In anticipation of future financial losses related to the COVID-19 outbreak, UW System President Ray Cross directed campuses to cut academic programs and brace for layoffs Thursday.
Cross’ three-part plan entailed the consolidation and specialization of curriculum at individual campuses, the centralization of administrative services and increased usage of online classes.
“We’re facing some unprecedented challenges,” Cross said. “We’re trying to be responsible stewards. If we want the system to survive on the other side of this pandemic…we’ve got to act now.”
With the exception of UW-Madison and UW-Milwaukee, all UW System schools will be required to review and identify their most successful academic programs. Those found to be too costly, duplicative or low in demand will be considered for termination, pending approval from the UW Board of Regents.
The cuts would be enacted starting in the 2021-22 school year, which Cross called an “aggressive” timeline, the Wisconsin State Journal reported.
Schools will still be able to offer basic courses, like English and math, that undergraduates need to earn their degrees. However, the move to reduce redundancy in course catalogs among smaller UW campuses follows a prolonged trend — most notably in 2018 when UW-Stevens Point attempted to eliminate a number of its liberal arts programs — and a realization the UW System cannot support all 11 of its schools to be “all things to all people” institutions.
“If you look at the duplicated majors, are they necessary?” Cross asked. “Where do we need to focus the resources and energy of a campus in order to leverage its strengths without unnecessary duplication between campuses.”
Under the proposed scenario, students would major in a field their campus is renowned for and supplement their additional coursework in other areas by taking online classes, according to the Milwaukee Journal Sentinel.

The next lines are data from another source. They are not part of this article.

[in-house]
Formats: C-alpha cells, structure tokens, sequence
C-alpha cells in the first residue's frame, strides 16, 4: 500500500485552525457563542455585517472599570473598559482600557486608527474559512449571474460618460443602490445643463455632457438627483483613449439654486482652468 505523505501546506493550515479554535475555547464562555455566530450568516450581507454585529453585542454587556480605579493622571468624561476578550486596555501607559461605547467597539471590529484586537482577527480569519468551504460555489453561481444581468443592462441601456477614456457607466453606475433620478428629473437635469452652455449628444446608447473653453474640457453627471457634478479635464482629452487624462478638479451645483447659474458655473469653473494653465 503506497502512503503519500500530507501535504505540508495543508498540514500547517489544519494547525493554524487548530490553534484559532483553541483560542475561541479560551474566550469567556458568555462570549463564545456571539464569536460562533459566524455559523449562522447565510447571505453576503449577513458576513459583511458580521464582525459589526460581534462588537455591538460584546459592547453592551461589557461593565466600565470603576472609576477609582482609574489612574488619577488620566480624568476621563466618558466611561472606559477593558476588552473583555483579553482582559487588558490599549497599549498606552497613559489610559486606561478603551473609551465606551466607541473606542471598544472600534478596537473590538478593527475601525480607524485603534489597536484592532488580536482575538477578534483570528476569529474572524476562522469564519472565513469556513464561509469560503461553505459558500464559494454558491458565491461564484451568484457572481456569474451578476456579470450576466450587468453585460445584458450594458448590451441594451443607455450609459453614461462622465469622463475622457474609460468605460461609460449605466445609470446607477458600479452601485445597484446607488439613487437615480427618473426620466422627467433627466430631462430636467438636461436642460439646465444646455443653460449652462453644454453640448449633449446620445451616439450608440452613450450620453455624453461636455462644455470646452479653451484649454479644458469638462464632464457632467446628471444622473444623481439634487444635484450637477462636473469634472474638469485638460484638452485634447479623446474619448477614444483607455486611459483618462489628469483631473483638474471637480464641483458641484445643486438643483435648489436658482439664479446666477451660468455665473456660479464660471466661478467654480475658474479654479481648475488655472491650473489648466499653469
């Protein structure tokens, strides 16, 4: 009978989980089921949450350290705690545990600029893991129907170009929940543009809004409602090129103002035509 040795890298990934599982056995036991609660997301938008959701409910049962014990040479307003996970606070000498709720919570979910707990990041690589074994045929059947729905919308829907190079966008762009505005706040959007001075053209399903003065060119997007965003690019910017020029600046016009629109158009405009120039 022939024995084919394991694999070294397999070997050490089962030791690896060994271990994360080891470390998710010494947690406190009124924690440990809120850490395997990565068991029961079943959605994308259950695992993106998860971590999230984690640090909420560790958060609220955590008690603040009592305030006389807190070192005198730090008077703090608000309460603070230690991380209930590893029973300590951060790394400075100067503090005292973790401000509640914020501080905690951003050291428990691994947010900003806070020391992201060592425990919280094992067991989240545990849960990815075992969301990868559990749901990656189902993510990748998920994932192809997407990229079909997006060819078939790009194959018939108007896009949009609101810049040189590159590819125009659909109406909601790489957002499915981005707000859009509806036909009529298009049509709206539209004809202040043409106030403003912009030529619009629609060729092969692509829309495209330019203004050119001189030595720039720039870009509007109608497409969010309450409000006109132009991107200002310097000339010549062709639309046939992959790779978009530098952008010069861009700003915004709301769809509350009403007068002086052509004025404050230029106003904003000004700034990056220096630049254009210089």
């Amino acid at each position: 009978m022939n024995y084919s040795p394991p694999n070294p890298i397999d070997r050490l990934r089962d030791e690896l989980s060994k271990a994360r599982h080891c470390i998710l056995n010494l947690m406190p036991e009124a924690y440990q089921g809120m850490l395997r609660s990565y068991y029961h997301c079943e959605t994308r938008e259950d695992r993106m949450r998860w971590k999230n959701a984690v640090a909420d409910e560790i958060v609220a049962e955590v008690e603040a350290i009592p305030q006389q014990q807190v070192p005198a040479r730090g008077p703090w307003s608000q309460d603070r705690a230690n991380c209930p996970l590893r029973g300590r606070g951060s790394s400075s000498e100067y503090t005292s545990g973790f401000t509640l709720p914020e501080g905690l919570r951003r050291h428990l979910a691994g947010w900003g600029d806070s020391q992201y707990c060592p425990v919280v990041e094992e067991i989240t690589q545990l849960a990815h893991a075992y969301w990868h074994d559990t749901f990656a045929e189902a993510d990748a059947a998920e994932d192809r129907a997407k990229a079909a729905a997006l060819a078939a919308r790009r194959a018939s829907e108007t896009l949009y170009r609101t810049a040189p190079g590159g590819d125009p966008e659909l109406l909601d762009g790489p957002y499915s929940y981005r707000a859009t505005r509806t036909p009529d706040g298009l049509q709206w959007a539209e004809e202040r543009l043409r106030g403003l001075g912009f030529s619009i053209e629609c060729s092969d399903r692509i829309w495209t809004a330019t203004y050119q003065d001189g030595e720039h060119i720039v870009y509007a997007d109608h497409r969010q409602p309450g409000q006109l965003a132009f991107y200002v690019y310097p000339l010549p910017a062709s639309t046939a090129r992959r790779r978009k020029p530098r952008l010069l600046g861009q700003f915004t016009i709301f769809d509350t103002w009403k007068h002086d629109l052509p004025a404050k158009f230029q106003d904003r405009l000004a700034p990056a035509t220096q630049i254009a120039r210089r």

While Cross said not every program would be cut — noting that some campuses could potentially experience greater reductions than others — and no UW System school was at risk of being closed, he acknowledged that employee layoffs would occur.
UW schools have already implemented employee furloughs to save money after facing $170 million in revenue loss for the spring semester alone due to reimbursing students for room and board and the costs of transitioning classes to online learning among others.
“We don’t know the impact of COVID-19, but there is a growing, clear sense that we must make serious reductions in order to be viable and to offer a quality education,” Cross said. “Layoffs will be inevitable.”
As schools expected to receive emergency relief funds from the federal CARES Act — $47 million in total — Gov. Tony Evers issued a 5 percent spending cut on state agencies and required a one-time payback by June. The UW System owes $45.7 million to the state Department of Administration, of which UW-Madison will assume $20 million of the burden. The costs, in turn, could negate much of the incoming assistance.
Coupled with an in-state tuition freeze, a budget that has shrunk by 6 percent since 2007-08 and uncertainty related to in-person classes in the fall, the financial strain exacerbated by the pandemic has accelerated long-term consequences.
To cope with the fallout, Cross stressed UW System leaders must assume a more centralized part in planning the future of the system’s curriculum, despite state statutes that require the Board of Regents to give individual campuses as much autonomy within institutional constraints.
“Given the need to accomplish this significant change rather quickly while balancing the interests of the state with the interests of each university, UW System Administration must play a larger role than planned under the previous incremental strategy,” Cross said.
Cross also proposed for system leaders to look for ways to streamline other administrative services, such as human resources and IT by the start of 2022, according to the Wisconsin State Journal.
In addition, Cross also pushed to increase the number of online courses offered to augment the system’s educational reach to accommodate both traditional and non-traditional students.
“Other national institutions have invested heavily in marketing their online programs while we have been hesitant,” Cross said. “We must accelerate now, or risk being left behind, perhaps for good.”